1. The Bill and its referral

On 20 September 2018, the Minister for Home Affairs, the Hon Peter Dutton MP, introduced the Telecommunications and Other Legislation Amendment (Assistance and Access) Bill 2018 (the Bill) into the House of Representatives.
In his second reading speech, the Minister noted the Bill created a ‘package of reforms that strengthens the ability of Australia's law enforcement and national security agencies to deal with the challenges of encryption’.
The Attorney-General, the Hon Christian Porter MP, wrote to the Parliamentary Joint Committee on Intelligence and Security (the Committee) referring the Bill for inquiry and report.

Conduct of the inquiry

The Committee announced the inquiry by media release on 21 September 2018 and invited submissions from interested members of the public by 12 October 2018.
The Committee received 105 submissions and 32 supplementary submissions, which are listed at Appendix A.
The Committee held public hearings on 19 October 2018 and 16, 26, 27 and 30 November 2018, in-camera hearings on 19 October 2018, and private briefings on 26 November 2018.
On 22 November 2018, the Committee received advice from the Minister for Home Affairs that there was an immediate need to provide agencies with additional powers and to pass the Bill in the last sitting week of 2018. The Minister noted that:
The situation has become more urgent in light of the recent fatal terrorist attack in Melbourne and the subsequent disruption of alleged planning for a mass casualty attack by three individuals …
I am gravely concerned that our agencies cannot rule out the possibility that others may also have been inspired by events in Melbourne to plan and execute attacks … This is particularly concerning as we approach Christmas and the New Year, which we know have been targeted previously by terrorists planning attacks against Australians gathered to enjoy the festive season …
For these reasons I ask that the committee accelerate its consideration of this vital piece of legislation to enable its passage by the parliament before it rises for the Christmas break.1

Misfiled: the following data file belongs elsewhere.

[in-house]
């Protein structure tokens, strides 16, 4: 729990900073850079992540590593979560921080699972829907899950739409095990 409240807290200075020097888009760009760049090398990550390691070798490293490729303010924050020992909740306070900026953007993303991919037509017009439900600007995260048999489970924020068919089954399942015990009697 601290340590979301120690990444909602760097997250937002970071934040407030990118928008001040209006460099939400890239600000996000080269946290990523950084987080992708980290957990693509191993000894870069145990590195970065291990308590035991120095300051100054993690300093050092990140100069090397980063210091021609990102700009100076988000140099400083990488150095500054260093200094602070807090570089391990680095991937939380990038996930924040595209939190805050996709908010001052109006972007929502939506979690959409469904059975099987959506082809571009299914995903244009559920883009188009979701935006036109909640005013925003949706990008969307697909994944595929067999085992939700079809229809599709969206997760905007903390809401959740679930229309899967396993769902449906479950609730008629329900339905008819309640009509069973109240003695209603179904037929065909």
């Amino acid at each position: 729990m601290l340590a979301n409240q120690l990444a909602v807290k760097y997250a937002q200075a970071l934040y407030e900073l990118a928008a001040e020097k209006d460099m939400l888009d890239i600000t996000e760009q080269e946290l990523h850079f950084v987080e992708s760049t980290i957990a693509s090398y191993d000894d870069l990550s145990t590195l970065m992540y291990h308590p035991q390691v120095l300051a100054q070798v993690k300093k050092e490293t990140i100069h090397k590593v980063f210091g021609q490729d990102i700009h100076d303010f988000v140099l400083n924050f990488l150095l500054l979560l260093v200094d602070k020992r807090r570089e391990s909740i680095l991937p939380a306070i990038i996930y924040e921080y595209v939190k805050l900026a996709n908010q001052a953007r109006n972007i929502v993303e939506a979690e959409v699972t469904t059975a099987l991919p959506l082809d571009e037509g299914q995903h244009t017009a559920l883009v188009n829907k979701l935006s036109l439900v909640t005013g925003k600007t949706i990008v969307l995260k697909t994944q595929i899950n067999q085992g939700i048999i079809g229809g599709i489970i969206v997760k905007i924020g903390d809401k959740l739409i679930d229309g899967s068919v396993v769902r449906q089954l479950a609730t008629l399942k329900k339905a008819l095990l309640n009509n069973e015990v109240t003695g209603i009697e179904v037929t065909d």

Committee consideration of timing

In order to better inform itself of the immediate challenges faced by agencies, the Committee immediately scheduled additional briefings and public hearings with law enforcement and intelligence agencies. These briefings and hearings were held on 26 November 2018. The Committee took evidence from the Australian Security Intelligence Organisation, the Australian Signals Directorate, the Department of Home Affairs, the Australian Federal Police and Victoria Police. The Committee also took evidence from the Inspector-General of Intelligence and Security and the Commonwealth Ombudsman at a public hearing on 27 November 2018.
The Committee accepts that there is a genuine and immediate need for agencies to have tools to respond to the challenge of encrypted communications. The absence of these tools results in an escalation of risk and has been hampering agency investigations over several years. As the uptake of encrypted messaging applications increases, it is increasingly putting the community at risk from perpetrators of serious crimes who are able to evade detection.
Responding to these escalating risks, the Committee recommends that the Parliament give urgent consideration to the Bill and its immediate passage.
The next chapter presents the Committee’s recommendations regarding the Bill.

  • 1
    The Hon Peter Dutton MP, Minister for Home Affairs, Submission 89, pp. 1–2.

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